Can smoking cessation interventions among adults with pulmonary tuberculosis improve their tuberculosis treatment outcomes?

Review question

Do treatments to help people with tuberculosis (TB) of the lungs to stop smoking also improve how they respond to treatment for their TB?

Background

Tuberculosis (TB) is a bacterial infection that can affect any organ of the human body. TB of the lungs can be transmitted from one person to another through the air when people who have TB cough, sneeze or spit. TB is a major cause of death in low- and middle-income countries. Smokers are twice as likely to become infected with TB as nonsmokers. Smoking is a common risk behaviour among people with TB. People who breathe in secondhand smoke are also more likely to be infected with TB. When people who smoke are infected with TB, they are more likely to have a more serious form of TB. They are also more likely to refuse or to stop their treatment and are less likely to respond to drug treatment.

Smoking can cause problems for the body's immune system (the system that protects a person from disease). However, research shows that most of these problems can be resolved after stopping smoking for six weeks. We therefore wanted to test whether quitting smoking can help people with TB by improving how they respond to treatment and reducing their infection levels.

Review methods

We searched various research databases that contain published and ongoing research on this topic up to the 29th of July 2015. We searched for studies written in any language, published and unpublished. We planned to include only studies that tested the success of a treatment to help someone with TB stop smoking, by comparing it to another treatment or to no treatment, using randomised controlled trials (RCTs). We considered treatments targeted at individuals (adults with TB and on TB treatment) or at whole populations. This included counselling or drug-based interventions for quitting smoking. We were interested in studies if they measured the number of people who completed the treatment for TB or the number of people cured of TB, or both.

Key results

We found no studies that met the eligibility criteria above. This is therefore an 'empty' review. However, there are studies that are currently being carried out, which may be reported in our next update of this review.

Quality of the evidence

There is as yet no high-quality evidence that can tell us whether treatments to help people with TB to stop smoking also help them to complete their TB treatment and to respond better to that treatment. There is therefore a need for good-quality research studies that test the usefulness of treatments to quit smoking in people with TB.

Authors' conclusions: 

There is a lack of high-quality evidence, i.e. RCTs, that tests the effectiveness of cessation interventions in improving TB treatment outcomes. There is a need for good-quality randomised controlled trials that assess the effect of SCIs on TB treatment outcomes in both the short and long term. Establishing such an evidence base would be an essential step towards the implementation of SCIs in TB control programmes worldwide.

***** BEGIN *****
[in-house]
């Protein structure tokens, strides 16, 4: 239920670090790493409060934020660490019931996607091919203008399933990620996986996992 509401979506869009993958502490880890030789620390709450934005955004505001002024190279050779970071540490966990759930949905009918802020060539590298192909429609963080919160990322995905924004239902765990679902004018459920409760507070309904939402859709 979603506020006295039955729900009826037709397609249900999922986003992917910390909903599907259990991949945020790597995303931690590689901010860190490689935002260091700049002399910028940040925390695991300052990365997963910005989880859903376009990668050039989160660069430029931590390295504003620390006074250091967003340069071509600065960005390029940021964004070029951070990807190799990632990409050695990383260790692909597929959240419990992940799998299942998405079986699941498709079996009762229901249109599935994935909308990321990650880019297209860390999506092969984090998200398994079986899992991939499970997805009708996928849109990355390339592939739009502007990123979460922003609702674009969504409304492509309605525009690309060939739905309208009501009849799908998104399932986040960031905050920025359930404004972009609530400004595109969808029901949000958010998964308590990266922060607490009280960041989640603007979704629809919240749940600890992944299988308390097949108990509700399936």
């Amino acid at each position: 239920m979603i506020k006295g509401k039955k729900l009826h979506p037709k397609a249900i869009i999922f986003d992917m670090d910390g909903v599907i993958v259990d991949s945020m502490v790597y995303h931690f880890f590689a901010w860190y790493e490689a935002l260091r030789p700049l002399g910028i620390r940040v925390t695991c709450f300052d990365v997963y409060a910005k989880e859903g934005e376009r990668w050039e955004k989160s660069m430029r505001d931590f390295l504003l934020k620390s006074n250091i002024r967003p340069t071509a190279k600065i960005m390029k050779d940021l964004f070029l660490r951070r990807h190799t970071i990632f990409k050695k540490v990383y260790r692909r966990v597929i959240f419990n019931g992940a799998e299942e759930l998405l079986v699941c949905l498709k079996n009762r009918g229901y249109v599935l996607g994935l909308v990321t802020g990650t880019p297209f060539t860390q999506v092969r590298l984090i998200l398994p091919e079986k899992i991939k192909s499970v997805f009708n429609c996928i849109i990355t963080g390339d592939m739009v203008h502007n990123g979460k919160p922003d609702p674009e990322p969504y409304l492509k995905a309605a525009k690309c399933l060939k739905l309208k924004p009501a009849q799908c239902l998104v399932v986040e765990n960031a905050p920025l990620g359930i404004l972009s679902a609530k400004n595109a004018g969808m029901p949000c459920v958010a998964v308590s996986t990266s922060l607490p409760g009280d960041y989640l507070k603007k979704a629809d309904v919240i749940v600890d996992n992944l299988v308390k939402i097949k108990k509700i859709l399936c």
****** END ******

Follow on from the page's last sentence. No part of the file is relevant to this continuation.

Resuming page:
Read the full abstract...
Background: 

Active smoking increases the risk of tuberculosis (TB) infection 2 to 2.5 times and is significantly associated with recurrent TB and TB mortality. Observational studies have shown associations between smoking and poor TB treatment outcomes such as increased loss to follow-up rate, severity of disease, drug resistance and slow smear conversion. Since most smoking-related immunologic abnormalities are reversible within six weeks of stopping smoking, smoking cessation may have substantial positive effects on TB treatment outcomes, TB relapse and future lung disease.

Objectives: 

To analyse the effect of tobacco smoking cessation interventions (SCIs) on the treatment outcomes of people with adult pulmonary TB.

Search strategy: 

We searched the Cochrane Tobacco Addiction Group Specialised Register using free-text and MeSH terms for TB and antitubercular treatment. We also searched MEDLINE and EMBASE using the same topic-related terms, combined with the search terms used to identify trials of tobacco cessation interventions from the Specialised Register. We also searched reference list of articles and reviews, the Conference Paper Index, clinicaltrials.gov and grey literature. The searches are current to 29th July 2015.

Selection criteria: 

Individual and cluster-randomised controlled trials (RCTs), regardless of date, language and publication status, studies of adults with pulmonary TB on first-line anti-tubercular drugs, with interventions at either an individual or a population level, delivered separately or as part of a larger tobacco control package. This included any type of behavioural or pharmaceutical intervention or both for smoking cessation.

Data collection and analysis: 

Using the eligibility criteria, two authors independently checked the abstracts of retrieved studies for relevance, and acquired full trial reports of candidates for inclusion. The authors resolved any disagreements on eligibility by mutual consent, or by recourse to a third author. Two authors intended to independently extract study data from eligible studies into a data extraction form and compare the findings, synthesise data using risk ratios, and assess risk of bias using standard Cochrane methodologies. However, we found no eligible trials.

Main results: 

There were no randomised controlled trials that met the eligibility criteria. A number of potentially eligible studies are underway, and we will assess them for inclusion in the next update of this review.

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